10:08pm — They should consider a Grammy pre-show that gives all these people who win awards that aren’t shown on TV a chance to speak and be recognized more. They’re actually the ones who have made some serious contributions and matter years after the fact. I don’t think it’s fair to not give them a real moment of glory. *end soapbox rant*

10:01pm — Wait, have we ever actually heard MJ’s kids speak? Because that is NOT the voice I thought would be coming out of that little kid.

10:00pm — The best I can say about whatever that just was is that it wasn’t the strangest thing I’ve ever seen on TV. Actually, I don’t know what that says about my viewing habits.

9:57pm — So we’re letting MJ sing, then just throwing in random parts sung by Celine, Stevie Wonder, Jennifer Hudson and Carrie Underwood. And somebody I think is one of the Jackson kids. How did we pick those people? And it’s all in 3D, and it hurts my eyes. Really loving the random shots of hummingbirds and trees (not).

9:55pm — I’m curious to see how outlandish this Michael Jackson thing is gonna be. I’m a little confused why Celine Dion is here, and seeing 3D without having the glasses is hurting my eyes. Thanks for not providing me with the appropriate eyewear. Guess I’m the only person in America who doesn’t have a set of 3D glasses laying around?

9:50pm — OK, now this is better. Cute little re-mix of “You Belong with Me.” And I think we made it through all the important Taylor Swift moments without Kanye showing up, so that’s an improvement.

9:48pm — Stevie Nicks joins Taylor. Somebody is off-key again. And it’s not the one who originally sang the song. Keep their voices separate, and it sounds fine, but together — yikes.

9:47pm — Ryan Seacrest is right — Taylor Swift has a ridiculous gift for songwriting. I’m actually a little jealous of her. I don’t think I’ve ever heard this song before (probably called something along the lines of “Today Was a Fairytale”). It started out pretty, now it’s off-key.

9:45pm — My right shoulder is sore from typing at an odd angle. I think I’m in this ’til the end though. Just please don’t assault my ears with any more Slash/T-Pain mash-ups.

9:40pm — Dear Zac Brown, thank you for playing the hell out of that acoustic guitar.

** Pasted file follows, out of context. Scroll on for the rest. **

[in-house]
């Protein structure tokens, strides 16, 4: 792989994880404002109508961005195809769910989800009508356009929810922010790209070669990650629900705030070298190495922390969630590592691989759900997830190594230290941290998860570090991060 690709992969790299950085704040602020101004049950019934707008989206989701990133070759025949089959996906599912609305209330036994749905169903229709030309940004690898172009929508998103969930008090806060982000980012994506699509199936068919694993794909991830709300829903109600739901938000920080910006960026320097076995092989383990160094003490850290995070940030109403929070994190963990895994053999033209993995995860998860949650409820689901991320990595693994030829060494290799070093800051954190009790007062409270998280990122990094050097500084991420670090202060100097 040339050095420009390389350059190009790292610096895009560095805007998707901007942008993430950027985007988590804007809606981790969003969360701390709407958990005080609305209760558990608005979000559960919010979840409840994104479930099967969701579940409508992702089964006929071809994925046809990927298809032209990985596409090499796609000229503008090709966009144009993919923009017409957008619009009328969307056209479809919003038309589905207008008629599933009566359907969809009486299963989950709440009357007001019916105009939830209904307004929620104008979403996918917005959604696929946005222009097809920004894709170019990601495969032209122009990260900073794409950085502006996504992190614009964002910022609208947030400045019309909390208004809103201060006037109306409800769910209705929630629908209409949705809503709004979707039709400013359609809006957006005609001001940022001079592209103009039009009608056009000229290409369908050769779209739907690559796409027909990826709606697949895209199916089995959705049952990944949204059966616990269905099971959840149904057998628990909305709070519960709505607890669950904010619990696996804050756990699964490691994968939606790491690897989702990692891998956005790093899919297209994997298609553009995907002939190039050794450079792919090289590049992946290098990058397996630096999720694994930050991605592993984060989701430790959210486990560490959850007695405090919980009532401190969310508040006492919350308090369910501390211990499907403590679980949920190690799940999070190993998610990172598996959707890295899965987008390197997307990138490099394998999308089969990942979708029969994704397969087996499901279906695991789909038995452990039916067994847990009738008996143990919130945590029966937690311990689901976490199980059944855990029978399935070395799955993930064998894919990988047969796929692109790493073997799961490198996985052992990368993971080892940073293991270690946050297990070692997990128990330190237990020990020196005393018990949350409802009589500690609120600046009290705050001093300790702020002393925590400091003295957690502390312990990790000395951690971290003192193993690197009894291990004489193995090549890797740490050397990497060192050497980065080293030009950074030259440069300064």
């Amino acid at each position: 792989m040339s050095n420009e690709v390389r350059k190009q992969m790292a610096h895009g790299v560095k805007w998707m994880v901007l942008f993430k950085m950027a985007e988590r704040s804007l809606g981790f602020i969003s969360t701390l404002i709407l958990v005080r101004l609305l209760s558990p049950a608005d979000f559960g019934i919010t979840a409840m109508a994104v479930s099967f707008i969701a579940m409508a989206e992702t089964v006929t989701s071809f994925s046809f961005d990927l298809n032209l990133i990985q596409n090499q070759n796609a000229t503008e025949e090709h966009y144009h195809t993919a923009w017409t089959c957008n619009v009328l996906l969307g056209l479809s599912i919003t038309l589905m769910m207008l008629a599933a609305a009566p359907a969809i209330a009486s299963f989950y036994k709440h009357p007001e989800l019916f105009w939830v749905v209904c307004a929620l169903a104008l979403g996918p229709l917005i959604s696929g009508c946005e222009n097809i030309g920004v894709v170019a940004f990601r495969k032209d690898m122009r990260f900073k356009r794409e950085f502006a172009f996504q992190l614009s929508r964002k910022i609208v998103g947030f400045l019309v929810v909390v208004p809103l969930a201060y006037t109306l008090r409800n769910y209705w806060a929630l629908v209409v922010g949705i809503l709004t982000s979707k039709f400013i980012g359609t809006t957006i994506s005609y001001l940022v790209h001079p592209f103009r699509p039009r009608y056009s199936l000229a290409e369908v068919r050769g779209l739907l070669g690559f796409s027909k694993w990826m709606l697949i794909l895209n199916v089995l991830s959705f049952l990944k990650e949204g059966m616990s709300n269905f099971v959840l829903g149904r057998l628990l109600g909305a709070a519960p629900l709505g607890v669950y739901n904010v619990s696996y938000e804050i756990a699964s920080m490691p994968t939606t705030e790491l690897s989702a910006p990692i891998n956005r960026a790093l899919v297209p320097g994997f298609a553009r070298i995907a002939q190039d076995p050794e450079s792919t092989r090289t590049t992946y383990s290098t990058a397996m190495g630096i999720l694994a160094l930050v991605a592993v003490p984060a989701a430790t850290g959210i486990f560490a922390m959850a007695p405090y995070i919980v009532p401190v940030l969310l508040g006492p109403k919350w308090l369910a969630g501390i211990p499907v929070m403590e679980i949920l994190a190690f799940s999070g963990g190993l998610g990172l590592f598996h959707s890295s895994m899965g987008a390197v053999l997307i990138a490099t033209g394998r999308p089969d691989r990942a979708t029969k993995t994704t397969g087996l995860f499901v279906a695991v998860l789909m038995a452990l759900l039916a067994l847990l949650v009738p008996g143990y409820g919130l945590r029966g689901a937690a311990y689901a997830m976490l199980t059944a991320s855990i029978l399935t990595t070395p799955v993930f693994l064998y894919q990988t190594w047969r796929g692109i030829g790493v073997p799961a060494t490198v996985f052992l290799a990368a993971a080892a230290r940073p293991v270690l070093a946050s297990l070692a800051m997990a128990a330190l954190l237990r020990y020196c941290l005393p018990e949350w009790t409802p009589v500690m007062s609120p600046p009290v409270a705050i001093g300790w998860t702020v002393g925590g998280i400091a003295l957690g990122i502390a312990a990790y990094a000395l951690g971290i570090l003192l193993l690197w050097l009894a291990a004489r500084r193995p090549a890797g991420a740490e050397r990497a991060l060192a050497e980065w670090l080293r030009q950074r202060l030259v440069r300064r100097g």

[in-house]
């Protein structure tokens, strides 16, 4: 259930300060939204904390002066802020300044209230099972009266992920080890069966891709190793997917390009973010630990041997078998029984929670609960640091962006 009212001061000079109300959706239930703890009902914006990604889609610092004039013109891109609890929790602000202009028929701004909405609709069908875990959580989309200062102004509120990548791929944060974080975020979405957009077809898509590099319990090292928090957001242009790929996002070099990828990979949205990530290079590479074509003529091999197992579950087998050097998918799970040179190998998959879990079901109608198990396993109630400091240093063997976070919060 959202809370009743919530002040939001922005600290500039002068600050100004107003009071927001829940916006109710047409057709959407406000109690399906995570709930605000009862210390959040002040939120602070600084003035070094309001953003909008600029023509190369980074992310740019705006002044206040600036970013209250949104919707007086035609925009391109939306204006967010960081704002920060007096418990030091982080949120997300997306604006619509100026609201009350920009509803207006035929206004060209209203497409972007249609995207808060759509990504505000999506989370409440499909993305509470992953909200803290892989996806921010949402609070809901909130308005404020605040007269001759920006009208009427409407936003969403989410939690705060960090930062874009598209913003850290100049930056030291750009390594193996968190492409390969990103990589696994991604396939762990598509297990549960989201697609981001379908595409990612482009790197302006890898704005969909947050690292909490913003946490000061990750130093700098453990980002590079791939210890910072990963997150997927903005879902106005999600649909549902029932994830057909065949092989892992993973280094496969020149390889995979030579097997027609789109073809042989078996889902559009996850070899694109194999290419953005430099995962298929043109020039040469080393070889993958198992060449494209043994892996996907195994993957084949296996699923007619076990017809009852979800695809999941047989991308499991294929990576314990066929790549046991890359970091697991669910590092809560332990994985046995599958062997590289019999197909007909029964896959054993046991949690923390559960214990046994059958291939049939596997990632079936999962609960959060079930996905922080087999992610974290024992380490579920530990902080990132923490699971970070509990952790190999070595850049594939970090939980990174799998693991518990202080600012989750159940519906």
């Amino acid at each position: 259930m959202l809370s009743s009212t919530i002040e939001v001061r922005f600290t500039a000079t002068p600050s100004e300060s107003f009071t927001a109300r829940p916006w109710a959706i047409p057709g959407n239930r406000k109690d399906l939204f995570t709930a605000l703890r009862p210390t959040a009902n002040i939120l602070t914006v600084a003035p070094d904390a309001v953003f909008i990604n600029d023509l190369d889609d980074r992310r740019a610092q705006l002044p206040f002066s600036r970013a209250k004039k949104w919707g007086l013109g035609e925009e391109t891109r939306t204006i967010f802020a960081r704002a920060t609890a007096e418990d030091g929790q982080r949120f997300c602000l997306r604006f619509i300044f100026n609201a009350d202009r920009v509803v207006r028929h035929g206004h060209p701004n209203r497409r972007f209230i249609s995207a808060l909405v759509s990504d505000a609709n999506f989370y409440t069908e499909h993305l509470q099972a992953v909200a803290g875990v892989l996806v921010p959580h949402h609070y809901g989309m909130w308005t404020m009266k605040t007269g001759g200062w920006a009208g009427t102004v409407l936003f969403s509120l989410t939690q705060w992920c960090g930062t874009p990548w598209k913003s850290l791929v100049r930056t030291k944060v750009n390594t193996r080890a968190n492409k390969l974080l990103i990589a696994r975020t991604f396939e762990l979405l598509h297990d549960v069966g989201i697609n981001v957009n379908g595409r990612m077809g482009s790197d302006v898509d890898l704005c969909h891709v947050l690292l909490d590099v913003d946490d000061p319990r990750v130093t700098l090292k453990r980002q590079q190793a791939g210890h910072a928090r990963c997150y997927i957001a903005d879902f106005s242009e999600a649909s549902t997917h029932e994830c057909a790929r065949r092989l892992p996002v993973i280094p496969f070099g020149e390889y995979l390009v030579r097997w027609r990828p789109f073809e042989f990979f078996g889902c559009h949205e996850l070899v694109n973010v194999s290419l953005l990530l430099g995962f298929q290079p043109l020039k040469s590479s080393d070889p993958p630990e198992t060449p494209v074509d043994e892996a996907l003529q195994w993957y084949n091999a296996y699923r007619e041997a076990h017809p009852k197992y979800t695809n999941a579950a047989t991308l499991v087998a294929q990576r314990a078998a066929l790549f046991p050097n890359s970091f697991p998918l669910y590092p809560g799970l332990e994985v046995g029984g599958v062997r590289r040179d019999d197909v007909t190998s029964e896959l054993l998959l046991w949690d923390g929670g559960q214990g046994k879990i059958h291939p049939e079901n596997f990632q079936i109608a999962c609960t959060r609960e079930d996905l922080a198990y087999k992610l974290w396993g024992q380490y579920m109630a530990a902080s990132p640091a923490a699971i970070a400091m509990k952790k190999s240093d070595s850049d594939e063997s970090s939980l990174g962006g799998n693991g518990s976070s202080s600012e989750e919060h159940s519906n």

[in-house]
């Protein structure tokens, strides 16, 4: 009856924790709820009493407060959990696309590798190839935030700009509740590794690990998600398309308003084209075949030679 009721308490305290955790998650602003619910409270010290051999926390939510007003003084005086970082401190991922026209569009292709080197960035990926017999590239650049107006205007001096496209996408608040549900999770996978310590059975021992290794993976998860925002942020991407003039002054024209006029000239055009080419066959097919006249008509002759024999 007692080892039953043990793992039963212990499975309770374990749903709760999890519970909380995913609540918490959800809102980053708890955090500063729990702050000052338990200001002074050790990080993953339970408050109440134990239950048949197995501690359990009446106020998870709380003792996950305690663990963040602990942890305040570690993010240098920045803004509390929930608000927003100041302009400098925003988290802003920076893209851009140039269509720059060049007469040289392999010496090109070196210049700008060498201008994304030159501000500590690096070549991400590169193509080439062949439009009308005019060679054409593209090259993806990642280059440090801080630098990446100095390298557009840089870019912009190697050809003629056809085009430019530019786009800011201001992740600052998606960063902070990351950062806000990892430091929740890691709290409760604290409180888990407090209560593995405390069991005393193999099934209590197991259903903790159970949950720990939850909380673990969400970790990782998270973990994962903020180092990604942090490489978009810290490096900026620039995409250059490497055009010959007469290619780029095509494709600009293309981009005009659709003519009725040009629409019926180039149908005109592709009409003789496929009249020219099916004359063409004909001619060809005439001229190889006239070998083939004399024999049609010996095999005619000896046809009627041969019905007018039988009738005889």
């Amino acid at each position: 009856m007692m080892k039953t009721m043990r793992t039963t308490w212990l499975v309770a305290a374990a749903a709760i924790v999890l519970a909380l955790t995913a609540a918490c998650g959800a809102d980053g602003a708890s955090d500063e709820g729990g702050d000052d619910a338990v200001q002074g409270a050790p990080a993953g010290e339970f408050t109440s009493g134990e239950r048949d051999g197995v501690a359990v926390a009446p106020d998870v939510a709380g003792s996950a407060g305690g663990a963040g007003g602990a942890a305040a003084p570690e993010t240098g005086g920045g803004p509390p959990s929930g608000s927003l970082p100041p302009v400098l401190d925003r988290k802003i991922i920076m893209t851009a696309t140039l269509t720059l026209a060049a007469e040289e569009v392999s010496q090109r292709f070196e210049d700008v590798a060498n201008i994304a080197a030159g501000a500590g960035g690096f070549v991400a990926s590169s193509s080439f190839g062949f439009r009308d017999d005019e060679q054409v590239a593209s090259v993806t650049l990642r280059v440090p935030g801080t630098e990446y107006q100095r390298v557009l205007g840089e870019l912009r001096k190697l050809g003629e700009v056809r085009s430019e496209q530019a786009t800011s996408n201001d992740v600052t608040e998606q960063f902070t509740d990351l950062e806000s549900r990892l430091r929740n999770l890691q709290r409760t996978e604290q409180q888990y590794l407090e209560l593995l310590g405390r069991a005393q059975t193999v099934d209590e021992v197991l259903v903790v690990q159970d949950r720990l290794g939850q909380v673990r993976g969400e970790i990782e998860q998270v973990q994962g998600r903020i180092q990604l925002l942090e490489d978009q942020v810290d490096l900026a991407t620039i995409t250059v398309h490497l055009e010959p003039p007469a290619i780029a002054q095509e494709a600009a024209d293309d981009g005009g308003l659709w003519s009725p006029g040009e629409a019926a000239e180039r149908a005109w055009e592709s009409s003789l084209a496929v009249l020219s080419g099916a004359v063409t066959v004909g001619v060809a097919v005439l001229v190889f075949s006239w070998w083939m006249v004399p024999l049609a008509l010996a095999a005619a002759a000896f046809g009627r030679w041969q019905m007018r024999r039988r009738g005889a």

9:35pm — Zac Brown Band and Leon Russell are bringing the country back to the Grammys. I’m pretty excited to listen to the stuff of theirs I just downloaded. Deep secret: I have a soft spot for country music (that explanation’s coming in a later blog).

9:32pm — Let’s get this back on track and give out the Best Rock Album award. You really can’t go wrong here, solely because it won’t involve any of the people that appeared on-stage in the last five minutes. I guess Green Day was the obvious choice. And by obvious, I don’t necessarily mean best. “21st Century Breakdown” is nowhere near is good as “American Idiot,” so let’s not pretend it is. I’m glad DMB didn’t win (they’re overrated, over-hyped, and you know it), but I think it shoulda been AC/DC or that MSG album. In any case, someone let me know where to find both them and Kings of Leon and those shots.

9:26pm — No, it just got worst. Justin Bieber and Ke$ha, with the former calling Bon Jovi Beyonce. Yes, I’m serious. Shouldn’t put a 15-year old on stage — have we not learned to read in kindergarten yet, Justin? And Ke$ha looks like she hasn’t showered in days. Please, oh please, make this stop. We started out so well, Grammys…what’s happening?

9:25pm — So now we have Slash, Jamie Foxx, and T-Pain? What. The. Eff? just happened here?

9:21pm — Robert Downy Jr. FTL. What is going on here? Oh, wait, it’s…what’s his name again? “Blame it on the a-a-a-a-alcohol” — Jamie Foxx! That’s it! Nothing like an auto-tuned song about taking advantage of a drunk girl. As my friend Caitlin said, “Jamie Foxx…what you doing? Opera and autotune? SUPER FAIL.”

9:19pm — Kings of Leon!!! I wish it had been for “Sex on Fire,” but whatever. “I’m not gonna lie, we’re all a little drunk, but we’re happy drunk.” Thank you, rock & roll, for taking back the Grammys for 30 seconds.

9:17pm — “That’s Norah Jones?” — my father. “Ringo looks like Steve Jobs” — my boyfriend. So apparently we all disliked that pair. I, however, like when they keep showing that clip of Taylor Swift in the big glasses from the “You Belong with Me” video. It makes me feel like I was cool when I was 12 and had huge glasses for real.

9:15pm — My father has informed me my lead-in to this blog makes me sound like an old crazy cat lady. So, I would like to amend that: I am no longer home alone. My parents are here watching with me. Actually, I don’t know if that makes me sound much better (kidding, love you guys!)

9:1opm — They have a Grammy for Best Comedy Album? And it gets space on the TV broadcast? I’m sorry, what’s that about? Oh, hey, the host won — shocker. He’s the only one I would have given it to, though. I always feel so bad when they push the winners off stage with the music. Then they just talk over it. Oh, celebrities.